Mission of Hope Society, a non-governmental organisation (NGO), has called for the review of Article 71 of the 1992 Constitution.
The Chief Executive Officer of the NGO, Mr Gabriel Gbiel Benarkuu, said a national policy guideline on emoluments for public sector workers was urgently needed to bring sanity to the labour front.
Article 71 of the Constitution determines certain emoluments for public sector workers, including the Speaker of Parliament, Chief Justice, Auditor General, Commissioners and Members of Parliament, among others.
Speaking to the Ghana News Agency in Sunyani on the issue of the ex gratia paid to Members of Parliament, Mr Benarkuu explained that the policy would spell out specific fringe benefits for all Article 71 office holders, more especially after their term of office.
He explained that the Constitution gave more powers to ordinary citizens, hence the need for government to seek public view on issues such as payment of such emoluments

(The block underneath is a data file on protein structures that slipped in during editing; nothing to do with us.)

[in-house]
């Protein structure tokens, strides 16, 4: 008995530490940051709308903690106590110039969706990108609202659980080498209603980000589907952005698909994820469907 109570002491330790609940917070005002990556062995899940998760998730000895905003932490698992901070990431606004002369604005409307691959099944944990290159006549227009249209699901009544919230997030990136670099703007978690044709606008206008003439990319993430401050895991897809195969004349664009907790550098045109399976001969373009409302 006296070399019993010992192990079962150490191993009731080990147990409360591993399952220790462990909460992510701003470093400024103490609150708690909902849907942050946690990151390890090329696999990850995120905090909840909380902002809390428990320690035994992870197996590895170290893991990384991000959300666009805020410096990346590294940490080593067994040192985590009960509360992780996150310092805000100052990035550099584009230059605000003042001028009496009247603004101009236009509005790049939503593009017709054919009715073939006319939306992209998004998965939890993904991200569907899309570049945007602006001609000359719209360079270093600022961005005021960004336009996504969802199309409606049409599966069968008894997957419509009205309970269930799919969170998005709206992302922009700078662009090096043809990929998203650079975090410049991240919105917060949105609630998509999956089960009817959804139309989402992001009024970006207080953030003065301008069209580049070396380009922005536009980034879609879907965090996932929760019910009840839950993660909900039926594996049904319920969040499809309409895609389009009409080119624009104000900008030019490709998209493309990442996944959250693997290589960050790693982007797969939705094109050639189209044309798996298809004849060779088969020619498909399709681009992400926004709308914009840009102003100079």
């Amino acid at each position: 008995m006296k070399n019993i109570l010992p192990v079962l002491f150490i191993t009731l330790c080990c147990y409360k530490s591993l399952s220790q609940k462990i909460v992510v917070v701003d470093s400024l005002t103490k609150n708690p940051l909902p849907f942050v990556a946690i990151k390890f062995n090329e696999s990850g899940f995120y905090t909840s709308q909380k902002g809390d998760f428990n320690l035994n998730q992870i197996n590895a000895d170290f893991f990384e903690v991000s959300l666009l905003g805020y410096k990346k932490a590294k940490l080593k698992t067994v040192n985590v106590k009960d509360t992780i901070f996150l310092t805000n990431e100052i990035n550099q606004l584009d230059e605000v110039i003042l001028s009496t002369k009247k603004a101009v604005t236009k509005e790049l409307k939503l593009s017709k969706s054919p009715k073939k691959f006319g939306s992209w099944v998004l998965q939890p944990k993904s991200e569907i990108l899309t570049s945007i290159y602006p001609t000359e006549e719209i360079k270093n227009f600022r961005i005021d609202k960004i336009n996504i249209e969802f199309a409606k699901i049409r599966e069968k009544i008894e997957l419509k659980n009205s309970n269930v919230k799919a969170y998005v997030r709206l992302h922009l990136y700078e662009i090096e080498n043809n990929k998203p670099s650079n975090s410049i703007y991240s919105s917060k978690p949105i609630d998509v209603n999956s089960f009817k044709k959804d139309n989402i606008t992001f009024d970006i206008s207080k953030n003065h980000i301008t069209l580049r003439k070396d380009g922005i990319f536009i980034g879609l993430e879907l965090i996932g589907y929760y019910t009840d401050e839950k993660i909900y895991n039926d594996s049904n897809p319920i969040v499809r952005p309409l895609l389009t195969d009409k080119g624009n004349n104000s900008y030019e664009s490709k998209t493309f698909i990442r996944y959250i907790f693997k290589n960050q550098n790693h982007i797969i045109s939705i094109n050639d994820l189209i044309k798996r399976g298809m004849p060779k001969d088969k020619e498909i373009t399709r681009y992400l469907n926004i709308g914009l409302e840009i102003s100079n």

Mr Benarkuu said the Local Government law also enjoined the government to involve the citizens in the decision making process.
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“It is unfortunate that the President just went ahead to establish a committee to work on emoluments of public sector officers without consultation with the citizens,” he said.
Mr Benarkuu pointed out that for the nation to have a sustainable road map, the government needed to resource and empower constitutionally established organisations such as the National Commission for Civic Education to embark on a nationwide public education for the citizenry to appreciate how the government managed the nation’s resources.
“The Ministry of Information should also be very proactive at the regional and district levels so that the public would be abreast of plans and activities of the government,” he said.
This, he said, would empower the citizens to contribute to national issues. - GNA